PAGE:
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GPBlog's Top 50 drivers in 50 days - #34 - Gerhard Berger
Berger looking cool at the 2018 Abu Dhabi Grand Prix

GPBlog's Top 50 drivers in 50 days - #34 - Gerhard Berger

10-02-2020 19:00

Hello once again and welcome to GPBlog’s countdown of the top 50 F1 drivers of all time. It may be Monday, but at least we’re one day closer to the start of the 2020 F1 season, with just 34 days to go until the F1 season gets underway! So let’s continue on our countdown, yesterday was all about Jean Alesi but today we’re talking about one of his former teammates, Gerhard Berger.

Berger made his debut with backmarkers ATS towards the back end of 1984, finishing sixth in Italy although he was ineligible for points.

He got his first full time drive in F1 the next season, when he raced for Arrows. It was a similar story to his time at ATS, as the Austrian only managed to score points at the final two races.

His performances did earn him a move to Benetton however, where things started looking up. He generally qualified well but was let down by reliability.

When his car allowed, Berger was quick and he got to show his speed at the penultimate race of the season in Mexico. He won the race ahead of the likes of Alain Prost, Ayrton Senna and Nelson Piquet, securing Benetton’s first victory as well.

For 1987 he made a move to a fourth team in as many years as Ferrari gave him a drive and after a season plagued by reliability issues he took victory in the final two races of the year and scoring more than double the points of his teammate Michele Alboreto, who was in his fourth year at the team.

Berger once again outperformed Alboreto in 1988, taking an emotional win at Monza just weeks after Enzo Ferrari passed away. The season was dominated by McLaren, who won every other race but a win in front of the tifosi made Berger a hero to them.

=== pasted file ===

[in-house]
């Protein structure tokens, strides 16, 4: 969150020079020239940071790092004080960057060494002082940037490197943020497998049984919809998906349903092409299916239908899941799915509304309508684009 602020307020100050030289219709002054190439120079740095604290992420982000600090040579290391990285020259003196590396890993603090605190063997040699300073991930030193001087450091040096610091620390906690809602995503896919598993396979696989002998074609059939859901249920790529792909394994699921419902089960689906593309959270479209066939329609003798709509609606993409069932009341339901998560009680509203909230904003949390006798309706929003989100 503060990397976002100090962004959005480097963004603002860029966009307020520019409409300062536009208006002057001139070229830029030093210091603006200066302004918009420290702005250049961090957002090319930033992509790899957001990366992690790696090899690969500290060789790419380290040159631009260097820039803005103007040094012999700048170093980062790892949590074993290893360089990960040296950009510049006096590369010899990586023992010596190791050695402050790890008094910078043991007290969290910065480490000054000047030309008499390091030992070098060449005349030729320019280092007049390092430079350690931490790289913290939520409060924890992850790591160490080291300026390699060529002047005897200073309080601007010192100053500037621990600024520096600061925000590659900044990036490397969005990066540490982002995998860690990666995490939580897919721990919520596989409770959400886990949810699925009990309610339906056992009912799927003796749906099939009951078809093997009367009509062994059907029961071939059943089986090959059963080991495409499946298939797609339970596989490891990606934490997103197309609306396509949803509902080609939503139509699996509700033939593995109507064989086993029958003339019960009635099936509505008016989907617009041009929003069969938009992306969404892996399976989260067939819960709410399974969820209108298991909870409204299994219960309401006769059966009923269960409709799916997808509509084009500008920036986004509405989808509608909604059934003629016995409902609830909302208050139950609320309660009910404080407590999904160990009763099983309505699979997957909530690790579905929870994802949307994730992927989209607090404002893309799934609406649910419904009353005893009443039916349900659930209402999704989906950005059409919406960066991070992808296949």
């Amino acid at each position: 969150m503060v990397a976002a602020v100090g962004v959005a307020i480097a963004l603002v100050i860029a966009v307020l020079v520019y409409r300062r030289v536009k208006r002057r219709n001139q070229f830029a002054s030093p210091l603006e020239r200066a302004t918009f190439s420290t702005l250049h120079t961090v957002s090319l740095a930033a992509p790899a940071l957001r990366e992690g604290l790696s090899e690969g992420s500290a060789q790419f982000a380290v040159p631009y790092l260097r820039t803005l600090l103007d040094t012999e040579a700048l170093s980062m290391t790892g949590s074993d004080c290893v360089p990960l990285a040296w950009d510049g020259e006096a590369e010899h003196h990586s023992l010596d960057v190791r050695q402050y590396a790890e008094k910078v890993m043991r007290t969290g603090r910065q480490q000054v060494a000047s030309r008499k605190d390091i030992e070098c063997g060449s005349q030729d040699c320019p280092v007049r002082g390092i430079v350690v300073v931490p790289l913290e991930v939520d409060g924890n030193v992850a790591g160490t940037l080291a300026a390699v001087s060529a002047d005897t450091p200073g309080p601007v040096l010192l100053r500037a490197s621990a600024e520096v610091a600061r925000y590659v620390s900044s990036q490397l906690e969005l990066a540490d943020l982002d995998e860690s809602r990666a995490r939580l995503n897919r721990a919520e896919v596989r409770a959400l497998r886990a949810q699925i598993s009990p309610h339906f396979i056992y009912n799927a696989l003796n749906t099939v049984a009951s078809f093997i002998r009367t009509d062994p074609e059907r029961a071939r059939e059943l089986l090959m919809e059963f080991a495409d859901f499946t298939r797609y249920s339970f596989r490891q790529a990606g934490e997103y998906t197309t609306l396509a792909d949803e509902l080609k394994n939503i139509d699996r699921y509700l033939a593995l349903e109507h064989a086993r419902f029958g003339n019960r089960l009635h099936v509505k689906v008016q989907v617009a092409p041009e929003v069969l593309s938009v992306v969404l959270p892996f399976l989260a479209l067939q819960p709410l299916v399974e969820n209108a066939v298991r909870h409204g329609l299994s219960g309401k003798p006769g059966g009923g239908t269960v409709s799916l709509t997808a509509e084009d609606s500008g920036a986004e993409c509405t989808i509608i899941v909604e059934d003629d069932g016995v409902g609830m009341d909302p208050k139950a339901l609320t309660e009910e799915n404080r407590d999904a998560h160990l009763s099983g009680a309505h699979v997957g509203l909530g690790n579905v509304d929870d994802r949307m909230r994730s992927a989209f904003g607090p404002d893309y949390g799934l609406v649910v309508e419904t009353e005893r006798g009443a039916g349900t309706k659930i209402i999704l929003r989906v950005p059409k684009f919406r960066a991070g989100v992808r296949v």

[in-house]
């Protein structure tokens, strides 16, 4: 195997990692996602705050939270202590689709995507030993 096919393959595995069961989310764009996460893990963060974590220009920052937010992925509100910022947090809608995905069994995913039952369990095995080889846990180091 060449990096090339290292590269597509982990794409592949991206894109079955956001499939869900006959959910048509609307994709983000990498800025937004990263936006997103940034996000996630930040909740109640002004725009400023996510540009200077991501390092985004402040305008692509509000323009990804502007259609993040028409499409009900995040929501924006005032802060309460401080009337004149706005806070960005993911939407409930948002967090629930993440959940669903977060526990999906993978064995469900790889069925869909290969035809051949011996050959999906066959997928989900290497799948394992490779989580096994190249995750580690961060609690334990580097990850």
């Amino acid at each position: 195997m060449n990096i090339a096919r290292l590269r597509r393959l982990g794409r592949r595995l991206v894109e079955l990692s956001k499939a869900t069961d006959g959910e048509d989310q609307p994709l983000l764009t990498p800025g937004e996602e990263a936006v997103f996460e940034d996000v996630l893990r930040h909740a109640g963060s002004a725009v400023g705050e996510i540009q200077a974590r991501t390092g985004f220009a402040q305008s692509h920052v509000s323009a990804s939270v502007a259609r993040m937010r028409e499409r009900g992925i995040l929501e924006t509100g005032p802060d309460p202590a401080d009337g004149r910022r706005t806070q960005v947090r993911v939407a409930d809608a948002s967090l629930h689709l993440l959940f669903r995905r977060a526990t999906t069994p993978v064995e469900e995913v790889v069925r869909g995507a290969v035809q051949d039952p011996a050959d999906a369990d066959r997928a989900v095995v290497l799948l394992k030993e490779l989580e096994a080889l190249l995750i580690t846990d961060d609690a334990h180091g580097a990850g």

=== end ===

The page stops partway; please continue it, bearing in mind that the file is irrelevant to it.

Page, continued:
The 1989 Ferrari was horribly unreliable, with Berger failing to finish in all but three of the races, retiring with gearbox issues on seven of those occasions.

When he did complete the race however, he performed well, winning in Portugal and finishing second in Italy and Spain. With new teammate Nigel Mansell also scoring well when not retiring, 1989 is a year of what could’ve been for the Scuderia.

He joined McLaren the season after, playing number two to the great Ayrton Senna and regularly appearing on the podium as he helped McLaren retain the constructors’ title.

He won three races over the next two years before returning to Ferrari, although by then both he and the team were on the way down.

He joined Benetton in 1996 as Michael Schumacher went the other way and joined Ferrari, but Benetton weren’t the force they were in previous years with Schumacher and they struggled, with Berger scoring just two podiums.

1997 was to be his last year in F1 and he took victory in one final race, the German Grand Prix of that year. Amazingly, it was also Benetton’s last victory, meaning Berger’s first and last Grand Prix wins were the same as Benetton’s.

Berger was a consistent and reliable, he would challenge for wins when he could but was often let down by his machinery. He played the perfect team role at McLaren with Senna and his longevity cannot be ignored, 210 Grand Prix entries is still huge, even by today’s standards.

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